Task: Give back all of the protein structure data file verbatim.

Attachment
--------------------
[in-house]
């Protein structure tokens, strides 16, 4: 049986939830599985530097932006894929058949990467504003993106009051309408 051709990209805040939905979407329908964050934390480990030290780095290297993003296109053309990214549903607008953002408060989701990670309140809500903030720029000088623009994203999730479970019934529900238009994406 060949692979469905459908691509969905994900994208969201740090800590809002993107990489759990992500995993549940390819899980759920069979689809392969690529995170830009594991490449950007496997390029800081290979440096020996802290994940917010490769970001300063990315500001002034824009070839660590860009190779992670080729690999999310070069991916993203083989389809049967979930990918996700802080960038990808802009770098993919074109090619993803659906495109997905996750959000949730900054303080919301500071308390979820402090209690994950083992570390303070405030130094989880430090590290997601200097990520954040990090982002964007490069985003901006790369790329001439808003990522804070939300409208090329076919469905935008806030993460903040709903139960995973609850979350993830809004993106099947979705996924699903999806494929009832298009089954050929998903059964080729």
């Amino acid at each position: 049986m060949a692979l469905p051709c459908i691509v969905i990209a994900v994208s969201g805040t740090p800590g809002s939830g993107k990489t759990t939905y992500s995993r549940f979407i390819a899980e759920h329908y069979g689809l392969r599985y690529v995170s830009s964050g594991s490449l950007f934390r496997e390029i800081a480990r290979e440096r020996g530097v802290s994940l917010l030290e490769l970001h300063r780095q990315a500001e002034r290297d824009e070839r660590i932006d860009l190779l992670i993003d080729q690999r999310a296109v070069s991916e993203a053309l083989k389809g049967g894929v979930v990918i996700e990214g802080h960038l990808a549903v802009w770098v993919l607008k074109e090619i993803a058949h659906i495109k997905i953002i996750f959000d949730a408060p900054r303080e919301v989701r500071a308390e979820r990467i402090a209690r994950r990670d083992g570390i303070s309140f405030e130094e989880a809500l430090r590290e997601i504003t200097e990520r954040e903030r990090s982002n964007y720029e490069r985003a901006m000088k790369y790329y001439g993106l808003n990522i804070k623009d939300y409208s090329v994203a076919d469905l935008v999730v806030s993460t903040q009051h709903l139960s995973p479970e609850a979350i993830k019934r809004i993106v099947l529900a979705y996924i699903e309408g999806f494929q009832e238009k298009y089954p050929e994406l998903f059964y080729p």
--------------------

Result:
[in-house]
């Protein structure tokens, strides 16, 4: 049986939830599985530097932006894929058949990467504003993106009051309408 051709990209805040939905979407329908964050934390480990030290780095290297993003296109053309990214549903607008953002408060989701990670309140809500903030720029000088623009994203999730479970019934529900238009994406 060949692979469905459908691509969905994900994208969201740090800590809002993107990489759990992500995993549940390819899980759920069979689809392969690529995170830009594991490449950007496997390029800081290979440096020996802290994940917010490769970001300063990315500001002034824009070839660590860009190779992670080729690999999310070069991916993203083989389809049967979930990918996700802080960038990808802009770098993919074109090619993803659906495109997905996750959000949730900054303080919301500071308390979820402090209690994950083992570390303070405030130094989880430090590290997601200097990520954040990090982002964007490069985003901006790369790329001439808003990522804070939300409208090329076919469905935008806030993460903040709903139960995973609850979350993830809004993106099947979705996924699903999806494929009832298009089954050929998903059964080729």
């Amino acid at each position: 049986m060949a692979l469905p051709c459908i691509v969905i990209a994900v994208s969201g805040t740090p800590g809002s939830g993107k990489t759990t939905y992500s995993r549940f979407i390819a899980e759920h329908y069979g689809l392969r599985y690529v995170s830009s964050g594991s490449l950007f934390r496997e390029i800081a480990r290979e440096r020996g530097v802290s994940l917010l030290e490769l970001h300063r780095q990315a500001e002034r290297d824009e070839r660590i932006d860009l190779l992670i993003d080729q690999r999310a296109v070069s991916e993203a053309l083989k389809g049967g894929v979930v990918i996700e990214g802080h960038l990808a549903v802009w770098v993919l607008k074109e090619i993803a058949h659906i495109k997905i953002i996750f959000d949730a408060p900054r303080e919301v989701r500071a308390e979820r990467i402090a209690r994950r990670d083992g570390i303070s309140f405030e130094e989880a809500l430090r590290e997601i504003t200097e990520r954040e903030r990090s982002n964007y720029e490069r985003a901006m000088k790369y790329y001439g993106l808003n990522i804070k623009d939300y409208s090329v994203a076919d469905l935008v999730v806030s993460t903040q009051h709903l139960s995973p479970e609850a979350i993830k019934r809004i993106v099947l529900a979705y996924i699903e309408g999806f494929q009832e238009k298009y089954p050929e994406l998903f059964y080729p």